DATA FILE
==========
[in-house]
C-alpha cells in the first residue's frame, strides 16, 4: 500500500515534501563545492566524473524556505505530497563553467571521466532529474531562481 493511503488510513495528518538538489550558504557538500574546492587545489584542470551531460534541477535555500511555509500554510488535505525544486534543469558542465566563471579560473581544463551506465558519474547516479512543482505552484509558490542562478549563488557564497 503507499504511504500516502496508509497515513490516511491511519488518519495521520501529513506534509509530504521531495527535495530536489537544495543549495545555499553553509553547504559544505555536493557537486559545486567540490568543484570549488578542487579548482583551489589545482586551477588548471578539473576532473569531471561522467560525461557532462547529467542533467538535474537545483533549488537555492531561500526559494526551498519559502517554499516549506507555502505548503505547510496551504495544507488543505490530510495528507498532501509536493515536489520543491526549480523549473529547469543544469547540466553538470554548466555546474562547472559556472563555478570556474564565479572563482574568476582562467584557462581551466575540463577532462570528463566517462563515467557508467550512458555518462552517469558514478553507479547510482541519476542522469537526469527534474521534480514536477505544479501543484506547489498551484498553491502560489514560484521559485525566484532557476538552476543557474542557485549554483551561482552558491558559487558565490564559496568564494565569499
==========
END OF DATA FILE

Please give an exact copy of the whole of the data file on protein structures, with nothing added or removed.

[in-house]
C-alpha cells in the first residue's frame, strides 16, 4: 500500500515534501563545492566524473524556505505530497563553467571521466532529474531562481 493511503488510513495528518538538489550558504557538500574546492587545489584542470551531460534541477535555500511555509500554510488535505525544486534543469558542465566563471579560473581544463551506465558519474547516479512543482505552484509558490542562478549563488557564497 503507499504511504500516502496508509497515513490516511491511519488518519495521520501529513506534509509530504521531495527535495530536489537544495543549495545555499553553509553547504559544505555536493557537486559545486567540490568543484570549488578542487579548482583551489589545482586551477588548471578539473576532473569531471561522467560525461557532462547529467542533467538535474537545483533549488537555492531561500526559494526551498519559502517554499516549506507555502505548503505547510496551504495544507488543505490530510495528507498532501509536493515536489520543491526549480523549473529547469543544469547540466553538470554548466555546474562547472559556472563555478570556474564565479572563482574568476582562467584557462581551466575540463577532462570528463566517462563515467557508467550512458555518462552517469558514478553507479547510482541519476542522469537526469527534474521534480514536477505544479501543484506547489498551484498553491502560489514560484521559485525566484532557476538552476543557474542557485549554483551561482552558491558559487558565490564559496568564494565569499